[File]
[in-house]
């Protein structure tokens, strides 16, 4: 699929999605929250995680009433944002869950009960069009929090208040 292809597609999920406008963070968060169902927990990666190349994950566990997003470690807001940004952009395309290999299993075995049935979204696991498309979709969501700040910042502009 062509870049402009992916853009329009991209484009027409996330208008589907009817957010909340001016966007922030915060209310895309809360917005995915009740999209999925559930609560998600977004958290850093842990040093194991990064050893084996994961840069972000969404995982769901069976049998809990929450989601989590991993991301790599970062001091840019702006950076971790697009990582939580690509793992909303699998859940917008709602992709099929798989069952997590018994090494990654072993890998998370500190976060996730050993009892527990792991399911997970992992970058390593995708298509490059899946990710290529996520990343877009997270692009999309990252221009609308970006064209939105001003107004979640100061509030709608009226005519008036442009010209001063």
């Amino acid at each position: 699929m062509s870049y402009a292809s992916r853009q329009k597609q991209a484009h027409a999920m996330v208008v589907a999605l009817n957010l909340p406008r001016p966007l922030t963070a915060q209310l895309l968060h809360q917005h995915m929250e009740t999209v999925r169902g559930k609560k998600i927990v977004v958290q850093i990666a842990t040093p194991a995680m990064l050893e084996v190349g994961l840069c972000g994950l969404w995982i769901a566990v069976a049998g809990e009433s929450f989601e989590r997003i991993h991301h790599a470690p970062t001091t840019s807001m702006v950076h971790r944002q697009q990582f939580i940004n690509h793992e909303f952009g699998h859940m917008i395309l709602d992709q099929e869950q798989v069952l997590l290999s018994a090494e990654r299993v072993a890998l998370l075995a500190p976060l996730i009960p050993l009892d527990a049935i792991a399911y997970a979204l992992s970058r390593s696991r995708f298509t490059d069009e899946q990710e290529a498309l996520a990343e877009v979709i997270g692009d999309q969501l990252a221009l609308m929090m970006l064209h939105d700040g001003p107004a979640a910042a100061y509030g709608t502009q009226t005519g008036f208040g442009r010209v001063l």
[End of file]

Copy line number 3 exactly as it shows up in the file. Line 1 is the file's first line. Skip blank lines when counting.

């Amino acid at each position: 699929m062509s870049y402009a292809s992916r853009q329009k597609q991209a484009h027409a999920m996330v208008v589907a999605l009817n957010l909340p406008r001016p966007l922030t963070a915060q209310l895309l968060h809360q917005h995915m929250e009740t999209v999925r169902g559930k609560k998600i927990v977004v958290q850093i990666a842990t040093p194991a995680m990064l050893e084996v190349g994961l840069c972000g994950l969404w995982i769901a566990v069976a049998g809990e009433s929450f989601e989590r997003i991993h991301h790599a470690p970062t001091t840019s807001m702006v950076h971790r944002q697009q990582f939580i940004n690509h793992e909303f952009g699998h859940m917008i395309l709602d992709q099929e869950q798989v069952l997590l290999s018994a090494e990654r299993v072993a890998l998370l075995a500190p976060l996730i009960p050993l009892d527990a049935i792991a399911y997970a979204l992992s970058r390593s696991r995708f298509t490059d069009e899946q990710e290529a498309l996520a990343e877009v979709i997270g692009d999309q969501l990252a221009l609308m929090m970006l064209h939105d700040g001003p107004a979640a910042a100061y509030g709608t502009q009226t005519g008036f208040g442009r010209v001063l």